I enjoyed a recent Civil Eats feature by Gosia Wozniacka, headlined “Can We Grow Enough Seaweed to Help Cows Fight Climate Change?” Wozniacka investigates the possibility of reducing methane emissions from cattle production by feeding cows seaweed, which have compounds shown to suppress enteric fermentation. It’s a compelling example of innovation driving improved environmental outcomes.
I would nitpick, though, by observing that Wozniacka doesn’t fully consider the question of her headline. What amount of seaweed production would be “enough” to meaningfully reduce carbon emissions? What scale of solution are we talking about here?
There are good reasons to avoid conversations about scale. We can’t predict the future. Plenty of technologies defied initial skepticism: think personal computers, or fracking. Seaweed feed might really take off, or it might not. What journalists and advocates might most appropriately be interested in are precisely the things Wozniacka discusses: the practices and goals of people working on the problem today.
Still, if we never work through the scale implications of different environmental solutions, we risk emphasizing solutions that are out of proportion to the problems we aim to address. On the seaweed question in particular, I did some quick math for the United States. Assuming 10,000 pounds of feed per cattle per year and that seaweed supplement amounts to 1% of total feed volume, I got:
(My math is intentionally slapdash and approximate here. I’m not trying to get a precise estimate — that would be futile and impossible — but rather to get a sense of scale.)
4.5 million tons of seaweed, just for use in US cattle production. Considering the United States consumes less than 50,000 tons of commercial seaweed today, that implies a rather significant increase in cultivation and wild harvest, a significant increase in imports, or all of the above. On its face, it sounds feasible, if ambitious, to me. Growing more seaweed in marine environs or intensive aquaponics systems certainly seems plausible. But this first-order concern is elided in most of the writing I’ve seen on the subject.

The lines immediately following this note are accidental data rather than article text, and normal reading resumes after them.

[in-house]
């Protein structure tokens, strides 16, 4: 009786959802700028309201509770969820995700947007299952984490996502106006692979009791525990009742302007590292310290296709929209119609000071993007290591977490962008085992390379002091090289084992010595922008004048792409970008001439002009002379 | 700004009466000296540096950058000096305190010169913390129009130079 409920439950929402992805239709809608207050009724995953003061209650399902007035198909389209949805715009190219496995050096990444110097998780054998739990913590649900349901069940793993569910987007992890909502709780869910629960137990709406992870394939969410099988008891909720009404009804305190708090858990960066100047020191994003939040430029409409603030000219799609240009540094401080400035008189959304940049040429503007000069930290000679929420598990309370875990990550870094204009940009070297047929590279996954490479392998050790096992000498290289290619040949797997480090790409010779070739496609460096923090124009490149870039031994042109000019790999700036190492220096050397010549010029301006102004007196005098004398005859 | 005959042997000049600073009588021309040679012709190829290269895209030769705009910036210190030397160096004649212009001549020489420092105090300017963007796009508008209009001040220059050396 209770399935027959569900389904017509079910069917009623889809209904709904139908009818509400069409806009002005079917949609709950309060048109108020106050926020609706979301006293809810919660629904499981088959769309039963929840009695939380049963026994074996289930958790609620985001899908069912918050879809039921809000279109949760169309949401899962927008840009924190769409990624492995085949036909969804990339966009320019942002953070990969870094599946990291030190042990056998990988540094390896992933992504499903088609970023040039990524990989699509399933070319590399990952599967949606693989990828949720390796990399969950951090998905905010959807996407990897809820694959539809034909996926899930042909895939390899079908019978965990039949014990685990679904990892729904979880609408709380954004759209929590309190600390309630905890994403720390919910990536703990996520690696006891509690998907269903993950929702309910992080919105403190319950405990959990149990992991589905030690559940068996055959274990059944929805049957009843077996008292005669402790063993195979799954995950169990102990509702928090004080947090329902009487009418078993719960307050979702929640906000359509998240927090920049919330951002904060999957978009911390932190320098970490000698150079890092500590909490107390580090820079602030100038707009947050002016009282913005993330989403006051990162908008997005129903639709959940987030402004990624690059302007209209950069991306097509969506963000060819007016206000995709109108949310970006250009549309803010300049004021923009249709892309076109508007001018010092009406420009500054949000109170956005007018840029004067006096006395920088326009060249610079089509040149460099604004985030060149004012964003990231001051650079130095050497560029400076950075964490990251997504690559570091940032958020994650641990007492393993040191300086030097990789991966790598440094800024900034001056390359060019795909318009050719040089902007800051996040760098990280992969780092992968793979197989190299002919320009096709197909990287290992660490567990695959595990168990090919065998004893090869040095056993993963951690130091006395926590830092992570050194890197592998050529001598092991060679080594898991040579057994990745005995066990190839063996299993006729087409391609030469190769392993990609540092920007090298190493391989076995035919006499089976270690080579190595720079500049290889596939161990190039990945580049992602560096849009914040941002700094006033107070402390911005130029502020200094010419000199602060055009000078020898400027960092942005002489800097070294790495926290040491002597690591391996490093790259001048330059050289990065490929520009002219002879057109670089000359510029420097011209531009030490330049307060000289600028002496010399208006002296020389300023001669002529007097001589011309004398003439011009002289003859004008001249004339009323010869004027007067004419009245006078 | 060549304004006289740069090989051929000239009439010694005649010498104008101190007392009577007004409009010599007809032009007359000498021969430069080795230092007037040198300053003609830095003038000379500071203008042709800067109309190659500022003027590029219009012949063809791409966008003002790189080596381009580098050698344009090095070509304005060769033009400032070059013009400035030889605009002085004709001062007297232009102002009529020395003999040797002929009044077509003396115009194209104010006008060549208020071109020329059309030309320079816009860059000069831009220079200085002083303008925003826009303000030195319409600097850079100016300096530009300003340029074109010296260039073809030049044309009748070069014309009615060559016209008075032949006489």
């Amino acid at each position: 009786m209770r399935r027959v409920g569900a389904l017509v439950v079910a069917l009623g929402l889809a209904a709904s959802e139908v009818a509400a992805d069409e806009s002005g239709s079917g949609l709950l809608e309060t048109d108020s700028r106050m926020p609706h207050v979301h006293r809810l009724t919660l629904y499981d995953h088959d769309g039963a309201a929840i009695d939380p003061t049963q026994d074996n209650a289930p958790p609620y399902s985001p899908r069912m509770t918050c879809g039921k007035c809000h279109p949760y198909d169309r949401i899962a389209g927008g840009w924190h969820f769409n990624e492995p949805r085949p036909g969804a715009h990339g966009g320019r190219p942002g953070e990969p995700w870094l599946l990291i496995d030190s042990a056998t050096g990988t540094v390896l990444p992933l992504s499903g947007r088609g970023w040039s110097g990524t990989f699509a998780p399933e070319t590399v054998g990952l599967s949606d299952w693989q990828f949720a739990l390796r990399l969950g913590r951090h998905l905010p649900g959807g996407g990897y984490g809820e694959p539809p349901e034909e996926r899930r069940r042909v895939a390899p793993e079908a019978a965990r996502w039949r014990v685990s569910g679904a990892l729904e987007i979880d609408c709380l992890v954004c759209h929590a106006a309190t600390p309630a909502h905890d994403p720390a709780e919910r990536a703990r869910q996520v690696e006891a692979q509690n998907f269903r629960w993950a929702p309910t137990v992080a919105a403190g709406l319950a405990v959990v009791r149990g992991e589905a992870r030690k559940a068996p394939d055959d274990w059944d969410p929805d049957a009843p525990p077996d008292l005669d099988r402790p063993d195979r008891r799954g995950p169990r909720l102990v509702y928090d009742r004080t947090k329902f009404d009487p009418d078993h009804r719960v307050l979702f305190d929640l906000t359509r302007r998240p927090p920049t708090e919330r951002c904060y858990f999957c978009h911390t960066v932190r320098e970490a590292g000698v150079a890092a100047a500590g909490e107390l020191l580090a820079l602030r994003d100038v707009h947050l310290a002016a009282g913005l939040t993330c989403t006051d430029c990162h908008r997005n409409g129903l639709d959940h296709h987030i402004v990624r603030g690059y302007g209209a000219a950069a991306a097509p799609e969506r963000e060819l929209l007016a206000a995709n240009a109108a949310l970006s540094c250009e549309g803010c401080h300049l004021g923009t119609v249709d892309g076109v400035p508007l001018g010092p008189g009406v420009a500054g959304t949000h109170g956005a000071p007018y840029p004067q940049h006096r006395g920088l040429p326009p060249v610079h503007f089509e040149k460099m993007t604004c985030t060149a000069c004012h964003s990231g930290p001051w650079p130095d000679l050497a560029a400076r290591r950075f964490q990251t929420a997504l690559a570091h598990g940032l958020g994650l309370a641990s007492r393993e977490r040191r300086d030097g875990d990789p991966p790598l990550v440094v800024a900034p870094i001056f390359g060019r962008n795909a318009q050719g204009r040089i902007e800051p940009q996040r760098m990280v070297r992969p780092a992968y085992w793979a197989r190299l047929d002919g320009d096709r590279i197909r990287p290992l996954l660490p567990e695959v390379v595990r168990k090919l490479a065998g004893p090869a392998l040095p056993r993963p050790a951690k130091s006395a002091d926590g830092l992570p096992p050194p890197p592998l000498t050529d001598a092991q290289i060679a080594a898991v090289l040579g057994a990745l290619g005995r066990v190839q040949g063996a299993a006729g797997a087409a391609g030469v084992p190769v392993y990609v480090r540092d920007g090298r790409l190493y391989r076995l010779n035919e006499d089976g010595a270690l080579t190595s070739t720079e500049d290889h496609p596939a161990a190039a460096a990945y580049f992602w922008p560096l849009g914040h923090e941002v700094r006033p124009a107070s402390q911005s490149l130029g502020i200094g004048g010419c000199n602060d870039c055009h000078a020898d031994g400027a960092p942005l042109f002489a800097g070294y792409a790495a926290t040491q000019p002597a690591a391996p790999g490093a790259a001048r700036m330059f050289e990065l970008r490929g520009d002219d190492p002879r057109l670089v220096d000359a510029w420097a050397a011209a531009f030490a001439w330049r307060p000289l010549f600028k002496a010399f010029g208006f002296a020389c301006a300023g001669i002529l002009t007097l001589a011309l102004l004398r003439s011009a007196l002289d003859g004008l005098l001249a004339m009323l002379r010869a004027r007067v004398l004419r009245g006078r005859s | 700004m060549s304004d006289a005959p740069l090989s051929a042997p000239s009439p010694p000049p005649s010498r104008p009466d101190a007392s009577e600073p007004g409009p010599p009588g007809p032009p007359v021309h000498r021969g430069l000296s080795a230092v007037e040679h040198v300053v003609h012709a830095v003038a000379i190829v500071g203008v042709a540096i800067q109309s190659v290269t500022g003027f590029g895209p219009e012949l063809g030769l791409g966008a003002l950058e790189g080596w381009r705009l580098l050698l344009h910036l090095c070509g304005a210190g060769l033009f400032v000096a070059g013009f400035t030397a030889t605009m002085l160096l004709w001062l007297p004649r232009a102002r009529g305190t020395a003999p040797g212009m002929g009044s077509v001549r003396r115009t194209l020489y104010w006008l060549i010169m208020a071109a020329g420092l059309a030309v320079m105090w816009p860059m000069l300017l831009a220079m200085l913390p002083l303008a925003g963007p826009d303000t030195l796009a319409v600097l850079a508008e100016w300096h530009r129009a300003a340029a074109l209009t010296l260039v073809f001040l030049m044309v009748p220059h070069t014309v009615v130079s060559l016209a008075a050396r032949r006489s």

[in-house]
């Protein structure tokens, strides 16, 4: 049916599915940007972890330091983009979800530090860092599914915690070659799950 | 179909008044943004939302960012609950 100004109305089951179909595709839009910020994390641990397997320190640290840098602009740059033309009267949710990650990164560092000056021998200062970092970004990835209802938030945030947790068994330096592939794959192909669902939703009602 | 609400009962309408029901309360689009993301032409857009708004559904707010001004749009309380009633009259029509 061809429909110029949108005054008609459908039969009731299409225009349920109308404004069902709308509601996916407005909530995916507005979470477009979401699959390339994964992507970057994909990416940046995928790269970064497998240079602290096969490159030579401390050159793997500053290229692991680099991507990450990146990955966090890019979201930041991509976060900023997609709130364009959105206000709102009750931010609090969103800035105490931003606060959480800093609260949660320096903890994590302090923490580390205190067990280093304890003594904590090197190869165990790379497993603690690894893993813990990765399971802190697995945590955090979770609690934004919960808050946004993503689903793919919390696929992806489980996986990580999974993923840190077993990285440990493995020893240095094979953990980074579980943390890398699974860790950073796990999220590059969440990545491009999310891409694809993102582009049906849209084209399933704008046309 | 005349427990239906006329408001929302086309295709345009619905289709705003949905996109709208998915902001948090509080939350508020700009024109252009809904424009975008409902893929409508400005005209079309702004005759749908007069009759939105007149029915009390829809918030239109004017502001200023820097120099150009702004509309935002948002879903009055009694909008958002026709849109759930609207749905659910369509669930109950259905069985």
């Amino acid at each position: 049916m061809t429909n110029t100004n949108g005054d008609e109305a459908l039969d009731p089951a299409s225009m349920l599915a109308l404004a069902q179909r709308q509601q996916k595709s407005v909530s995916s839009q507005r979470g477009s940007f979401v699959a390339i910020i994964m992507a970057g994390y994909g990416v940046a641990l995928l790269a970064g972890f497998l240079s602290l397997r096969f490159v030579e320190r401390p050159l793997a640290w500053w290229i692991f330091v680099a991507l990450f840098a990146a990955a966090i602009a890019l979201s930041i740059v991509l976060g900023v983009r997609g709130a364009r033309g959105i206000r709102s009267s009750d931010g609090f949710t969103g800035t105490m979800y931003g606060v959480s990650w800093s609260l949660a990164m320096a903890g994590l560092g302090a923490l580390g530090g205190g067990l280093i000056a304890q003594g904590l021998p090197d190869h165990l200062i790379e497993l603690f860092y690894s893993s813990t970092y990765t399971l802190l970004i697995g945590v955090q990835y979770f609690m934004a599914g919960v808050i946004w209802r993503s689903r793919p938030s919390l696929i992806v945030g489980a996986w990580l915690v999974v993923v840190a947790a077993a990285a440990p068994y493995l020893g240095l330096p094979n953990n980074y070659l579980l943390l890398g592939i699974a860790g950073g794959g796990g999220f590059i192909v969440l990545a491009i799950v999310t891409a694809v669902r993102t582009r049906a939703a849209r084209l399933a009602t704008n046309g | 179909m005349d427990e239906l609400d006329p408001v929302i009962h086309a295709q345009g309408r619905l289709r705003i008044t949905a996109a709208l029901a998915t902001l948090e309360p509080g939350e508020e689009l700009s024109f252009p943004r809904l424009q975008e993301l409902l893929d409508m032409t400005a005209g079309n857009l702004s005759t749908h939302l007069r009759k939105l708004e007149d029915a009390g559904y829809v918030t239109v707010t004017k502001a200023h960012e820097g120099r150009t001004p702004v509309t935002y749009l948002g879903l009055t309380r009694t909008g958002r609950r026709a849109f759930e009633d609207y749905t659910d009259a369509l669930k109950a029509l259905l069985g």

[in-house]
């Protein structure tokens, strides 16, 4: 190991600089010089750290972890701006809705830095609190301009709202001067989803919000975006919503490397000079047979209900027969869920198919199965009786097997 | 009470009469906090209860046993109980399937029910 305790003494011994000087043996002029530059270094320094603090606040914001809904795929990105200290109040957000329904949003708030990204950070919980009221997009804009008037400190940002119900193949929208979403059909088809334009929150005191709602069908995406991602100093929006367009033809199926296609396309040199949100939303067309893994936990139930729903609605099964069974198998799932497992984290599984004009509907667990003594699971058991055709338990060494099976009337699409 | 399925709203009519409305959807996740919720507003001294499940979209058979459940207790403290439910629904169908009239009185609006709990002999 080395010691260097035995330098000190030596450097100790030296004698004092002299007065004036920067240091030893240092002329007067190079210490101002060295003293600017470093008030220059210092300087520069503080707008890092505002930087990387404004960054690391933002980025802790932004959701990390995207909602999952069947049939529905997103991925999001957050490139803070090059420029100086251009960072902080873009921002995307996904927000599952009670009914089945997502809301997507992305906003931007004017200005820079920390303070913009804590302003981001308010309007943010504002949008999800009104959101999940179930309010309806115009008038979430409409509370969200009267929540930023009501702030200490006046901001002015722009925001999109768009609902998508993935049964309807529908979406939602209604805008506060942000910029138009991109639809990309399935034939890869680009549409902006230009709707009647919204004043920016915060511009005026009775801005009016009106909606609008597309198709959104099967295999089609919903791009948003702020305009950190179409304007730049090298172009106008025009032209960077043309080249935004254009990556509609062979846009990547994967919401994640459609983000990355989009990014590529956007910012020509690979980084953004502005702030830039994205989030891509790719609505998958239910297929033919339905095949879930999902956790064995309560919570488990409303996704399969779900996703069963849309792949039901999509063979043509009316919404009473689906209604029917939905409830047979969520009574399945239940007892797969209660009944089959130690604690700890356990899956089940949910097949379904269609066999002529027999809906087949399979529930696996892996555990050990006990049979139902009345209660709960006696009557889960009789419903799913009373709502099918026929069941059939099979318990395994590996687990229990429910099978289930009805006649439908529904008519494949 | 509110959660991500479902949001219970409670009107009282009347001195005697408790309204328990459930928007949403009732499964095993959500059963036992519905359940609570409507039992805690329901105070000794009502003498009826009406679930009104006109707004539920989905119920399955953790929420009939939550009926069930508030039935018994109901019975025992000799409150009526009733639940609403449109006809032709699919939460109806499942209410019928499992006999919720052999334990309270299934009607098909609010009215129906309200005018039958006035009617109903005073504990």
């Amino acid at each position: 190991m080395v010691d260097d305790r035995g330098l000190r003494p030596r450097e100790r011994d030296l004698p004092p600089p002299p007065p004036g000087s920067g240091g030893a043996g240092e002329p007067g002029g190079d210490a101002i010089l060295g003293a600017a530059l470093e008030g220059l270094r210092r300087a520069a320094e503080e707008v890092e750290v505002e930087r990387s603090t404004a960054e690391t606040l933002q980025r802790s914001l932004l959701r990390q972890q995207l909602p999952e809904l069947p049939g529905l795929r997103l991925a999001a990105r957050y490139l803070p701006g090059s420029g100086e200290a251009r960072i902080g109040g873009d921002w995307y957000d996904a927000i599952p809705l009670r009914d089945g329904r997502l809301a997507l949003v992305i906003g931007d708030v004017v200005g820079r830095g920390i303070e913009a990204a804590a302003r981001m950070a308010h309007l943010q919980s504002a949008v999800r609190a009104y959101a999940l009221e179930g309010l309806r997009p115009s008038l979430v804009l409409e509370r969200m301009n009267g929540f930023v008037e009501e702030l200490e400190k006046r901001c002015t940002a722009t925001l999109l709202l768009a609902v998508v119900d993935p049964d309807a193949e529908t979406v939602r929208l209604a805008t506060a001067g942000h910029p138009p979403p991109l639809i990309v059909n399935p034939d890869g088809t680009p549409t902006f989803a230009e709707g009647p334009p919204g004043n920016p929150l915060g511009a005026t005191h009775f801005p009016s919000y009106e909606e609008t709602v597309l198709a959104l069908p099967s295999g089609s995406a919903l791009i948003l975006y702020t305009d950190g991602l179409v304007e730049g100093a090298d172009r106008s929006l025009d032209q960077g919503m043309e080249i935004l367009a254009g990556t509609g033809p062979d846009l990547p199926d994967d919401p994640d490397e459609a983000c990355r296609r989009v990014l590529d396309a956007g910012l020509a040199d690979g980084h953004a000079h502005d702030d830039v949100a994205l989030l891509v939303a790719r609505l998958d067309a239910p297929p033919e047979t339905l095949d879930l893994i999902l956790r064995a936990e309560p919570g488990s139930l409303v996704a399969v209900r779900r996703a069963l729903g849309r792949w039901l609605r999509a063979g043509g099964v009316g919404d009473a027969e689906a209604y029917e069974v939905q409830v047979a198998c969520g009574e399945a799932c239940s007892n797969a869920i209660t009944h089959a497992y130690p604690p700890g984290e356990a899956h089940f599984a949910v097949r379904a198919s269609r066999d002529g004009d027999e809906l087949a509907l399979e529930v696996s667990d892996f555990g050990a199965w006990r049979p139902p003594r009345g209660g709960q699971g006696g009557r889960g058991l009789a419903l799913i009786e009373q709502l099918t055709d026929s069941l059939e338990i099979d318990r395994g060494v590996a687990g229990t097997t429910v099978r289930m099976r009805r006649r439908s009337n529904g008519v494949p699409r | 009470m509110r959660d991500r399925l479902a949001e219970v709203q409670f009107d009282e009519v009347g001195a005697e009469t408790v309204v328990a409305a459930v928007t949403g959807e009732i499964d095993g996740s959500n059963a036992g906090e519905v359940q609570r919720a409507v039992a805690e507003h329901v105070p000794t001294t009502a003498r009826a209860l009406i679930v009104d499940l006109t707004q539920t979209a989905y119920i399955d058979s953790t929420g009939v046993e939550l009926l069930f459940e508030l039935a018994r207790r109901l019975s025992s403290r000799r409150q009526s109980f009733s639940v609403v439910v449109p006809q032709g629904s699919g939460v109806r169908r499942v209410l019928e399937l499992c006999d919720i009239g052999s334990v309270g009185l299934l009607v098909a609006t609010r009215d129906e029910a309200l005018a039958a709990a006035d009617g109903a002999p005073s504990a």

This brings me to a question for all of us thinking, working, and writing on solutions to address global environmental challenges like climate change: does it scale? So much of what passes for environmental stewardship fails this test. For instance, last year I wrote about the pitfalls of “plastic straw environmentalism.” Foregoing or replacing plastic straws with metal or paper alternatives might be fine, but it is a minuscule gesture compared to the scale of aggregate plastic pollution. Such a gesture might indeed bring more attention to a problem or motivate significant action elsewhere. Or, more likely in my view, it might indulge our impulse to address the problem without materially changing much of anything.
Feeding cows seaweed does seem to offer real and potentially significant environmental benefits, not least because it’s on the higher-leverage production side of the equation as opposed to the consumption side. But we still need to understand the scale of the challenge. How large a share of global emissions is cattle production responsible for? What are the options for reducing these impacts? What would be required by these options, and what new impacts would they create?